Synonyms and other taxonomic changes
Tragocephala pacifica Thomas, 1873, described from California
Chimarocephala behrensi Saussure, 1873, described from California
Tragocephala brevipennis Scudder, 1875, described from California
Chortophaga brevipennis (Scudder) Scudder, 1876
Chimarocephala pacifica ssp. incisa Caudell, 1906, described from California
Chimarocephala incisa (Caudell) Rehn & Hebard, 1910
Chimarocephala pacifica ssp. obtusa Caudell, 1912, described from California
Very similar in appearance to Chortophaga, but somewhat smaller in size (particularly the males), with fastigium and frontal costa of head narrower and more deeply impressed centrally. Usually with pronotum and tegmina more rough in texture, with main veins of tegmina more raised in relief. The upper flange of the hind femora is usually more widely flaring near the middle in Chimarocephala pacifica.
Chimarocephala elongata is somewhat more slender, with the fastigium narrower and projecting more forward of the eyes. It is found in a more restricted area, inland mostly in the Central Valley.
Encoptolophus species are very similar but mostly a bit more stocky of build, with the pronotal crest lower, the hind femora proportionately wider, the pronotum a bit smoother, and the head somewhat less angular and a bit rounder in shape. Members of this genus mostly favor somewhat more alkaline areas, but may sometimes be found in the same places. Encoptolophus usually a have more bold pattern of wide, squared, alternating light and dark bands on the tegmina near the front (lower when folded) edge. This pattern may be indicated but is usually weakly developed and not noticeable in Chimarocephala. Mostly Encoptolophus are seen in summer and autumn as adults, but sometimes adults appear early enough to be in the same place at the same time.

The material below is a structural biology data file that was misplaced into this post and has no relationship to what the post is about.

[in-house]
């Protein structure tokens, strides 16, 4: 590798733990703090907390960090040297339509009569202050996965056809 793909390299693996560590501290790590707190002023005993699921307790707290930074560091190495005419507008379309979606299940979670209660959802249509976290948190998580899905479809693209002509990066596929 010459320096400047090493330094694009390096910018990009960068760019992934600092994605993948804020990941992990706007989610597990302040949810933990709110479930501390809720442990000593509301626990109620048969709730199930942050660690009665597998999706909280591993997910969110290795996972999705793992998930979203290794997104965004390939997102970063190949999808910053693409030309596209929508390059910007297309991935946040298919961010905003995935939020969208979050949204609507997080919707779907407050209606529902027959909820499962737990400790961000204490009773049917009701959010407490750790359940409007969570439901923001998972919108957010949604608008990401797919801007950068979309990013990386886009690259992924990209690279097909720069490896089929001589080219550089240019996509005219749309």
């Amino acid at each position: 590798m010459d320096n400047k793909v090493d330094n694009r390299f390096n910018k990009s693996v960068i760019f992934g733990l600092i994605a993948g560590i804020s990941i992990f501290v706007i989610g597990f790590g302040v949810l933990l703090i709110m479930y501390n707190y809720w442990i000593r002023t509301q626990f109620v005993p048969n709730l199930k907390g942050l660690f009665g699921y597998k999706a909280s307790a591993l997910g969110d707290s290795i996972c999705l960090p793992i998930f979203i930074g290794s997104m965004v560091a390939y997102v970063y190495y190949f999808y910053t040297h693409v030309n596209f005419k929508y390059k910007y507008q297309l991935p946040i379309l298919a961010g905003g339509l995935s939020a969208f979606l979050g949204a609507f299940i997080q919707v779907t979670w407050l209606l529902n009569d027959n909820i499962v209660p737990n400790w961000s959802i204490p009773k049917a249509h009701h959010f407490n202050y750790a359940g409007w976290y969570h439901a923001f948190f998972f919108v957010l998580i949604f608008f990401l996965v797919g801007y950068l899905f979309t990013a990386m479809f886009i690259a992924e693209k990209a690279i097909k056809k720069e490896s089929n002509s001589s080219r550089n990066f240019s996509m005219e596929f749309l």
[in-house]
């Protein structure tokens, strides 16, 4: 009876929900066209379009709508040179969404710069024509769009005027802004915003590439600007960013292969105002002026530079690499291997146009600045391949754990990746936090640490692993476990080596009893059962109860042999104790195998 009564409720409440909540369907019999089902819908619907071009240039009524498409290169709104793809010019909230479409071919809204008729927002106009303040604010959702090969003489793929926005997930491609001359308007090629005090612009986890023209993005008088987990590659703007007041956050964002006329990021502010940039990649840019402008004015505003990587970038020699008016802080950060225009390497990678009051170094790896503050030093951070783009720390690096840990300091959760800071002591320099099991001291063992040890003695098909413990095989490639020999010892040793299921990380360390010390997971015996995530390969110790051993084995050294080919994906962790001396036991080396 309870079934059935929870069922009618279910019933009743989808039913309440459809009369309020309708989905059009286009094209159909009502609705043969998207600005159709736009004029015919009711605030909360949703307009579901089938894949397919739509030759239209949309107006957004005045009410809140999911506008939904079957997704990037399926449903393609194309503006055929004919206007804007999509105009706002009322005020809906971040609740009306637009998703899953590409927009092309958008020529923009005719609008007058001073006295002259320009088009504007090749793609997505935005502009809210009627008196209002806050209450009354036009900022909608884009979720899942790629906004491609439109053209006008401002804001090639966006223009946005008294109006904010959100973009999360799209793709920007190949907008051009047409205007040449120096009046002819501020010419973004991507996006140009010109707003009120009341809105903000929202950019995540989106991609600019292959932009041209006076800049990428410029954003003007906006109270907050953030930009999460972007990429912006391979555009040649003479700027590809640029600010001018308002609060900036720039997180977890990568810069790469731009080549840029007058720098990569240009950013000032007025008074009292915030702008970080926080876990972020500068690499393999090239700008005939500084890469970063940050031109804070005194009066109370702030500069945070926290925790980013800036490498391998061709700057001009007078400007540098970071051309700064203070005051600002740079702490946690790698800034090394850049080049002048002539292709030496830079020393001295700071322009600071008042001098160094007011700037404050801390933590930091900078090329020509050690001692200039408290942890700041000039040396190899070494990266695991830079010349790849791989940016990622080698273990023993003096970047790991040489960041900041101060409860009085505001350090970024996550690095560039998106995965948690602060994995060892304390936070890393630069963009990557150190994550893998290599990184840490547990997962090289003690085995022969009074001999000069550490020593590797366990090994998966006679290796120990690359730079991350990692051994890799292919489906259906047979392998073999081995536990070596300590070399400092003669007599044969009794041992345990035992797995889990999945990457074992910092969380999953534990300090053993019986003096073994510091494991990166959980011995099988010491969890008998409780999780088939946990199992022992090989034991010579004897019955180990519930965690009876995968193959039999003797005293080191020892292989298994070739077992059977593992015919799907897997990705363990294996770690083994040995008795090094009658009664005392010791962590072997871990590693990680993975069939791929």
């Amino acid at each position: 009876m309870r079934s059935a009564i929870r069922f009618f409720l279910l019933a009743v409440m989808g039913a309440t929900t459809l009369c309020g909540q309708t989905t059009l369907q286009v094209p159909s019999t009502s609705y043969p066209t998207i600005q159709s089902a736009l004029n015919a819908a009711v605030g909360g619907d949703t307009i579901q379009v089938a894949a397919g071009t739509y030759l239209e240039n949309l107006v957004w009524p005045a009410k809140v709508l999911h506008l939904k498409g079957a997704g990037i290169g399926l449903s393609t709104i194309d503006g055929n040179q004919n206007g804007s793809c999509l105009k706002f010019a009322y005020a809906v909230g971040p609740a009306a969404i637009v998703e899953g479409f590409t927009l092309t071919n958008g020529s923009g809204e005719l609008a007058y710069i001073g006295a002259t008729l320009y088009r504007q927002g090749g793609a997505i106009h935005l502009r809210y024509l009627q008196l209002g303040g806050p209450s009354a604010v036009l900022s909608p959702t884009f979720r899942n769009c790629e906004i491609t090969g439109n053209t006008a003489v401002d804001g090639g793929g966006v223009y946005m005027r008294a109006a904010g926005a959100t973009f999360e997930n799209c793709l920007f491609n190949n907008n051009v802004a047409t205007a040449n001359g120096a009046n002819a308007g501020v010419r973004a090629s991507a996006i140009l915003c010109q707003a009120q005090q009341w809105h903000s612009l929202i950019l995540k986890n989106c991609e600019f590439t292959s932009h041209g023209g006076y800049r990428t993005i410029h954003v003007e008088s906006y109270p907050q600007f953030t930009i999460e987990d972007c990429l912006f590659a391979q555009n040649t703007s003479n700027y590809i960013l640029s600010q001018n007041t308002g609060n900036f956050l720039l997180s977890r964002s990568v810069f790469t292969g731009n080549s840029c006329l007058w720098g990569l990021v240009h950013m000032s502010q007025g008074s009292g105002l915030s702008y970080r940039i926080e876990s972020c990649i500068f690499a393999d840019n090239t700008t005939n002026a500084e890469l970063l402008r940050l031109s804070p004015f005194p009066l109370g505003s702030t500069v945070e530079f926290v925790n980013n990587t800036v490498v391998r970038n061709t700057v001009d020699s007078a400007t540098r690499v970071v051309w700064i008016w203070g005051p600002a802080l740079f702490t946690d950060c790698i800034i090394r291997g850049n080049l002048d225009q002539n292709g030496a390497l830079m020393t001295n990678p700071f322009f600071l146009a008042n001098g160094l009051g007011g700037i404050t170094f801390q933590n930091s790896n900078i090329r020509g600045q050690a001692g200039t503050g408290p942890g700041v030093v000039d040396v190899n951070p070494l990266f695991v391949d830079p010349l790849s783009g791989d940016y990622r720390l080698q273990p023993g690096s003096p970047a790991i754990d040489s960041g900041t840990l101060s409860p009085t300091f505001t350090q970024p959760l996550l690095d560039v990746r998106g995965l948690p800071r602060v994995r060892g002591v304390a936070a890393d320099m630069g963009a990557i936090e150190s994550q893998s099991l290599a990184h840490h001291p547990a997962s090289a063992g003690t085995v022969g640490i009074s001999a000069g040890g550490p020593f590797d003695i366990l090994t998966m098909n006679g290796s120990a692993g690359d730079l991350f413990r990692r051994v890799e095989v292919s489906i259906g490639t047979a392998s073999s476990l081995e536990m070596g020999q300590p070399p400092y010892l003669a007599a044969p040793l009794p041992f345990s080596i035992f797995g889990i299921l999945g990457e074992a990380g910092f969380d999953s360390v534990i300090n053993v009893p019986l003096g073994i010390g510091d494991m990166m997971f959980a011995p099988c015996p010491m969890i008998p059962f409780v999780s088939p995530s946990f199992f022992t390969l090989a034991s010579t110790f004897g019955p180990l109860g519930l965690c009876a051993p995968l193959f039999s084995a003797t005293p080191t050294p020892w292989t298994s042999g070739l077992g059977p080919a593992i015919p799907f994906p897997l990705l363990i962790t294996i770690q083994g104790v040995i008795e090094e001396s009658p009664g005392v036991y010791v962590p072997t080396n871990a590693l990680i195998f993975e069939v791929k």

Encoptolophus californicus perhaps favors sandy habitats (based on few published notes. It is rather intermediate in character, and has been placed in both genera at one time or another. In appearance it is most like Encoptolophus, but it has similar sculpturing (but less roughened) on the head and pronotum to that of Chimarocephala.
About the southern 3/4 of California west of the deserts and crest of the Sierra Nevada. Also south through most of Baja California except in deserts.
Varied, but usually sunny areas that are fairly lush and grassy in winter and spring. Often along roadsides, vacant lots, and in low-lying areas, but also not uncommon on hillsides in chaparral and Oak woodland.
Presumably mostly or perhaps entirely fairly soft grasses.
Eggs (laid in ground in spring) hatch in late summer or autumn. Overwintering as mostly 3rd and 4th instar nymphs. Adults appear early in spring (as early as February near coast) and are usually mostly gone by early summer.
Varied in coloring, with males nearly always gray or brownish, and females often green (or partly green). Green individuals seem to occur in higher proportion in moister climates (particularly northward) while gray and brown females are more common in drier regions and environments.
Some individuals, usually females, can be partly or largely purplish pink in color, and can be very striking in appearance (and probably are the reason for the name "Painted Grasshopper" that is sometimes applied to this species). These are perhaps the most often noticed individuals, but actually they normally make up a very small percentage of any population.
Females may have short wings, especially in the north, and tend these tend to be rather clumsy, staying mostly in the grass and hiding when disturbed. However, long-winged females can fly powerfully (though may also be more inclined to hide in grass than to fly when disturbed). The females are less active, and often less noticeable than males.
Males are very small for fully-winged grasshoppers, and are considerably smaller (and more slender) than females. They are usually lively and quick to fly when disturbed, sometimes flying onto tips of dense vegetation or shrubery, but tending to favor bare patches of ground. Their tiny size and alert behavior, flying quickly in an arching flight from one bare patch to the next, make them easy to confuse with Tiger Beetles that often occur in the same areas.